Leaders at Aberdeenshire Council have called for an alternative to council tax that would give the authority more control of its finances.
A tax which allows the local authority to raise finances locally could provide much-needed benefits for the region – according to council leader Jim Gifford and his deputy Martin Kitts-Hayes.
Currently around 18% of the local authority’s annual budget is raised through council tax.
However, Mr Gifford said if that was increased to around 50% it would lead to a tax system that is “fair and equitable” for Aberdeenshire.
Mr Gifford said: “There is now certainly support for it. It is getting to the stage where it is just not working, we are just not accountable for the money we raise.
“We are a long, long way from where most people think we should be. We’re reliant on a huge block grant. There is just one pot of money.
“There is no direct correlation between what people get from the council and what they pay. VAT disappears into the system and we don’t seem to get it back.”
He added that the Scottish Government’s council tax freeze – implemented in 2008 – had left the council “far behind where we could have been if we could have put it up every year”.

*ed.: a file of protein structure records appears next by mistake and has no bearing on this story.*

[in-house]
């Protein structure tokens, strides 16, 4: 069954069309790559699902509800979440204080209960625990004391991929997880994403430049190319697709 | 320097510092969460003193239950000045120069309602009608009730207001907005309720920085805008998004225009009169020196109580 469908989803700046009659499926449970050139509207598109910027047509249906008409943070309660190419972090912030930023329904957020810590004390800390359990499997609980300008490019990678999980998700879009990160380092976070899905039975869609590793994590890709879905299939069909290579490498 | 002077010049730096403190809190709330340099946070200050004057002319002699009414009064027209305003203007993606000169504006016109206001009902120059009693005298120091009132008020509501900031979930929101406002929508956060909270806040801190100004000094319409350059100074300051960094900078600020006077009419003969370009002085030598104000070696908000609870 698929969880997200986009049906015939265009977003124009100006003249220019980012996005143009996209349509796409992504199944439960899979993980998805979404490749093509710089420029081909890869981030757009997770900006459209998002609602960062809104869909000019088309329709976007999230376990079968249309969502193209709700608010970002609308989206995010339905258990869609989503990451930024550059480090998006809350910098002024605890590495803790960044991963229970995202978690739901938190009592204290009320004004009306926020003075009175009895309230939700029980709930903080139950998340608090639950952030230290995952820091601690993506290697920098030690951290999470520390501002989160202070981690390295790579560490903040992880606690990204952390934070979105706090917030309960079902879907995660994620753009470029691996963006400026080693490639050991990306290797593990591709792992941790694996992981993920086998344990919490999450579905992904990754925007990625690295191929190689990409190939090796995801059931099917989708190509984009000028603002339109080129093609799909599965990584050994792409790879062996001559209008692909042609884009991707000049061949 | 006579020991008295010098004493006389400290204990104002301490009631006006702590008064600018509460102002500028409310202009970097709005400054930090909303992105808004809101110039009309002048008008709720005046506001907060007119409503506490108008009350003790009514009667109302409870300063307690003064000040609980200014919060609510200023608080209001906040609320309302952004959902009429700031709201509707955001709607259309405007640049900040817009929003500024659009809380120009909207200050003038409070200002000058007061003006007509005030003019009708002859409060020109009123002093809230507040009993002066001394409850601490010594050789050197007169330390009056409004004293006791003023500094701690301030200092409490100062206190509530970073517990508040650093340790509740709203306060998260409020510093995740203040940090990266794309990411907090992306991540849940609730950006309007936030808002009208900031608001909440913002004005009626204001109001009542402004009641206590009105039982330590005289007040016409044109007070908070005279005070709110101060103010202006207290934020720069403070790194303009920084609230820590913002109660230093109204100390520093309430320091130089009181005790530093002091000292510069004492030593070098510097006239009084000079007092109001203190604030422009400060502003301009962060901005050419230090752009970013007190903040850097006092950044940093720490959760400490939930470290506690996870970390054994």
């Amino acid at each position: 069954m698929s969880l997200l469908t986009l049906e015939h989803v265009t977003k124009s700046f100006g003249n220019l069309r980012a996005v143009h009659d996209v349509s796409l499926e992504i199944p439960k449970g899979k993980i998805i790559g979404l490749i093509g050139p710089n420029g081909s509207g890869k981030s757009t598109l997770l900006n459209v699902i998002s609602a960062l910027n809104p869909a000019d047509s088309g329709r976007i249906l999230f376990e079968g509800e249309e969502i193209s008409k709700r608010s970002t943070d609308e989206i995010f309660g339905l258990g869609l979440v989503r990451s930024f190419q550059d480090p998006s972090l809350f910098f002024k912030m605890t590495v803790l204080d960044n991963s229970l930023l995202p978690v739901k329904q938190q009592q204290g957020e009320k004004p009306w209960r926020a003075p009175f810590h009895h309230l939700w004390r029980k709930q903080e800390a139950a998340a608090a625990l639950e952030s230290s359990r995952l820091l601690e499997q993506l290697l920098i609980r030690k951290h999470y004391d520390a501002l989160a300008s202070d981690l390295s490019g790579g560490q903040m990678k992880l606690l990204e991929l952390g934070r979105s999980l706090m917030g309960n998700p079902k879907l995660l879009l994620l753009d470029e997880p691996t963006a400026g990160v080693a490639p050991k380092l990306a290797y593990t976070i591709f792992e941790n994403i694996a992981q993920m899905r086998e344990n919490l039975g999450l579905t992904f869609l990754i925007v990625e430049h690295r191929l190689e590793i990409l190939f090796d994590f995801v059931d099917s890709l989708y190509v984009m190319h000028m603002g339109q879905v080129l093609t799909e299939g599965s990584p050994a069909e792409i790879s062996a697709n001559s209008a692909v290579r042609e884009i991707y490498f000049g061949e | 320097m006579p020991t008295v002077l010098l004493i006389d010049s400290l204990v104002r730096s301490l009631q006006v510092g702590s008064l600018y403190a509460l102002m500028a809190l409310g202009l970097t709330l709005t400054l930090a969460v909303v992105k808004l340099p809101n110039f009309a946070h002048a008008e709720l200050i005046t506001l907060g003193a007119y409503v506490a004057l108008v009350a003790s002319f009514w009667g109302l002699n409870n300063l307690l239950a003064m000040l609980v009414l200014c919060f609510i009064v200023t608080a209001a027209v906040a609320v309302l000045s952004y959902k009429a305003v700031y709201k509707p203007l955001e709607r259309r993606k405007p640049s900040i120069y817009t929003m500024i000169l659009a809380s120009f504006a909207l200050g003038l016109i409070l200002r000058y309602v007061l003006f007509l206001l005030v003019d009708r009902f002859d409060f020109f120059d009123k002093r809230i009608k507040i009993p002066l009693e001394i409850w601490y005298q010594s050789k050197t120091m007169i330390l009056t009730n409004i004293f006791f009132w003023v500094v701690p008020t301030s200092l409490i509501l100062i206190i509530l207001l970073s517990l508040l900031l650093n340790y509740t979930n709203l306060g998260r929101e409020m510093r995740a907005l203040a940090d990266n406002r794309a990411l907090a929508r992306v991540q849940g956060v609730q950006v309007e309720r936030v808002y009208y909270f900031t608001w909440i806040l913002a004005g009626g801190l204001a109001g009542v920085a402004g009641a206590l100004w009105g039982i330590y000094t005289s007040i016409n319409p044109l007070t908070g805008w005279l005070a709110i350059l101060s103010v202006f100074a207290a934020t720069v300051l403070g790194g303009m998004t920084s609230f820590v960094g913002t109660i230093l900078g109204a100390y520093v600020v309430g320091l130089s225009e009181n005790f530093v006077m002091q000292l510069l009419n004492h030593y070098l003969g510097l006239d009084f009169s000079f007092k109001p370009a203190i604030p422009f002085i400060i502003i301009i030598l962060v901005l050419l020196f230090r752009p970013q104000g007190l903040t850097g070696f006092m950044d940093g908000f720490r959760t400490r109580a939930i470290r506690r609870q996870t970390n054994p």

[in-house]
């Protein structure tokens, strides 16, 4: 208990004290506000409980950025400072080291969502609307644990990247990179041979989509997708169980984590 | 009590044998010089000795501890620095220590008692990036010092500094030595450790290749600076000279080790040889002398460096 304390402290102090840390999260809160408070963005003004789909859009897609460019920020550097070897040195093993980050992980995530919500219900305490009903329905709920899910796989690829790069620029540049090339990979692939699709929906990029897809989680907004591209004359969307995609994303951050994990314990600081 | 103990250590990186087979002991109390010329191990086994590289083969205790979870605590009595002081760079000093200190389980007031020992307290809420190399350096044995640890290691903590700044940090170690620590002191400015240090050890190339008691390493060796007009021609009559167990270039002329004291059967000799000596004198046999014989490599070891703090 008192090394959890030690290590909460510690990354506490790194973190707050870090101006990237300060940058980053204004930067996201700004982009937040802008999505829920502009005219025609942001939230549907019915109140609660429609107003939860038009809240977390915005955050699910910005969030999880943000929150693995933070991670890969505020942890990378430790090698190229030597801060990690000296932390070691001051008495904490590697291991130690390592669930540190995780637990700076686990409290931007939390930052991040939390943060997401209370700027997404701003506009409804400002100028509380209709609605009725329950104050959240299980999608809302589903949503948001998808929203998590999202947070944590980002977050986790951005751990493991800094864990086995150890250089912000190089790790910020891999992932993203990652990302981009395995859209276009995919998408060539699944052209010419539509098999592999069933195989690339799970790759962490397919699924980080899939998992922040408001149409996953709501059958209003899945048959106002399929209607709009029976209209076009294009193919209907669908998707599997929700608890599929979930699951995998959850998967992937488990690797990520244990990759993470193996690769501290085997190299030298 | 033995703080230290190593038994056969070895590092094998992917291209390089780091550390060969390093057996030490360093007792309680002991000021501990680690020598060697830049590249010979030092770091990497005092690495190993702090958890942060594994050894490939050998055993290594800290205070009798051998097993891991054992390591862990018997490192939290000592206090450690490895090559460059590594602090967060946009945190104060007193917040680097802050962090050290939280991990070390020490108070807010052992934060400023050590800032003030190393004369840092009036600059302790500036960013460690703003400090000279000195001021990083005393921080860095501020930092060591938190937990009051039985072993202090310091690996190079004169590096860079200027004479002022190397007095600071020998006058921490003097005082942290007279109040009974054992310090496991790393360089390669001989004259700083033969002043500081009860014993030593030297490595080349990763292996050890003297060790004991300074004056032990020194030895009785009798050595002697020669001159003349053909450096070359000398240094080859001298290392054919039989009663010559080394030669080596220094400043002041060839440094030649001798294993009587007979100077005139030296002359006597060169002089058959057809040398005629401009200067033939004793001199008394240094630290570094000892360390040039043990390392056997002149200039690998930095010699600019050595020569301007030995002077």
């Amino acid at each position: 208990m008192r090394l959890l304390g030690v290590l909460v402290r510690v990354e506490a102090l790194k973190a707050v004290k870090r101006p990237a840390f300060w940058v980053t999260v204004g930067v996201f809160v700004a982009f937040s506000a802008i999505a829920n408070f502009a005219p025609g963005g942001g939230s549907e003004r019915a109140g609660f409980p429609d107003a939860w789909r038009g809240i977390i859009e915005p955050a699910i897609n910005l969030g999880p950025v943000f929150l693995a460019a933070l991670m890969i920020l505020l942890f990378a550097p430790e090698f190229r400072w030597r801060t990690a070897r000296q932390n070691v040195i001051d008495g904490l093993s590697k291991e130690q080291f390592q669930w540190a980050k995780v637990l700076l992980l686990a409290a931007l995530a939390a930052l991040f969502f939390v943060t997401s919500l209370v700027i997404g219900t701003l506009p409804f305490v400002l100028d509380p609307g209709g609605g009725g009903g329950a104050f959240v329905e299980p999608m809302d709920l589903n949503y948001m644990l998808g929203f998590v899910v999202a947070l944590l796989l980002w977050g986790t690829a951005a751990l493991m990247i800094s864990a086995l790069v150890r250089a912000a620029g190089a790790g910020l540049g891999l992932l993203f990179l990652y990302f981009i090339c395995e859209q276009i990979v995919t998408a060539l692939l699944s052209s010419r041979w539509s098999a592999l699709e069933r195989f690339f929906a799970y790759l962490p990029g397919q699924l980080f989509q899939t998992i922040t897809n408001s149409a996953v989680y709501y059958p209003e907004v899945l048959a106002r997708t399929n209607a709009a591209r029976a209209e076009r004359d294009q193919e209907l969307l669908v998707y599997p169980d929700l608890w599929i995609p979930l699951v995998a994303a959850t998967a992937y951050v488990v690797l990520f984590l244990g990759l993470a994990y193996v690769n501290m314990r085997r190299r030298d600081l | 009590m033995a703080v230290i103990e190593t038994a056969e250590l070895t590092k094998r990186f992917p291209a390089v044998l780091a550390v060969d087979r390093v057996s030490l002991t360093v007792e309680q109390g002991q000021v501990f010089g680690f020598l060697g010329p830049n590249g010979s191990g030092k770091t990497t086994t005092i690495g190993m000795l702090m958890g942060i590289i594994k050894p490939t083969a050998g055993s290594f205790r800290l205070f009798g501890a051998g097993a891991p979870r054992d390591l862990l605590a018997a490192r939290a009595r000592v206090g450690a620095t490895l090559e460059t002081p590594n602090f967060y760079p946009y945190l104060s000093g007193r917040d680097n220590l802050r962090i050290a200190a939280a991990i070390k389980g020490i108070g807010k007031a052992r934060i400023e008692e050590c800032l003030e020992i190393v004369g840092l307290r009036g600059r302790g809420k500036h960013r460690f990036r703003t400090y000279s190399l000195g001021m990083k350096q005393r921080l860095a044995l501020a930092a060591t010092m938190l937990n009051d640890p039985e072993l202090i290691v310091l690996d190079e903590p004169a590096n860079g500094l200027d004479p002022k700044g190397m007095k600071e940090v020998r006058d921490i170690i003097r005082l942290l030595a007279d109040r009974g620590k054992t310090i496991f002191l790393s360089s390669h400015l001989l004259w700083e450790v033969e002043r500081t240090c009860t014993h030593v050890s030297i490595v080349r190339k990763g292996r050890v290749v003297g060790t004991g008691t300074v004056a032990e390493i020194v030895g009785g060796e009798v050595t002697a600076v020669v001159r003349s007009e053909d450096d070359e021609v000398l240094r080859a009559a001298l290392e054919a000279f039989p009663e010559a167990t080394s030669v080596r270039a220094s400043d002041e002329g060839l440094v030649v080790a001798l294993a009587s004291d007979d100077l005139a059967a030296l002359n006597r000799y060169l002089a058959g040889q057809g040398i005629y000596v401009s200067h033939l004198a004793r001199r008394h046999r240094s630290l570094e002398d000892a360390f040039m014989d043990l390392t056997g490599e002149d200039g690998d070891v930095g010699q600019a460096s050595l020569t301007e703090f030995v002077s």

Deputy council leader, Mr Kitts-Hayes, said: “We should be accountable for how we raise finances, not just take what we get from the Scottish Government and spend it.
“We have no control over what we spend. In terms of local accountability it is not a good thing. Council tax bands haven’t changed since the council was established.”
The Scottish Government in partnership with Cosla and the Chartered Institute of Public Finance and Accountancy have set up a commission looking into alternatives to council tax.
Aberdeenshire Council’s SNP group leader, Hamish Vernal, said: “The council tax is designed to help the people of Scotland, particularly those without income, and it does help. That is where my sympathies lie, in helping that group of people.
“I am behind the Scottish Government proposals. In longer terms I am behind the view we should look at how public bodies are funded.”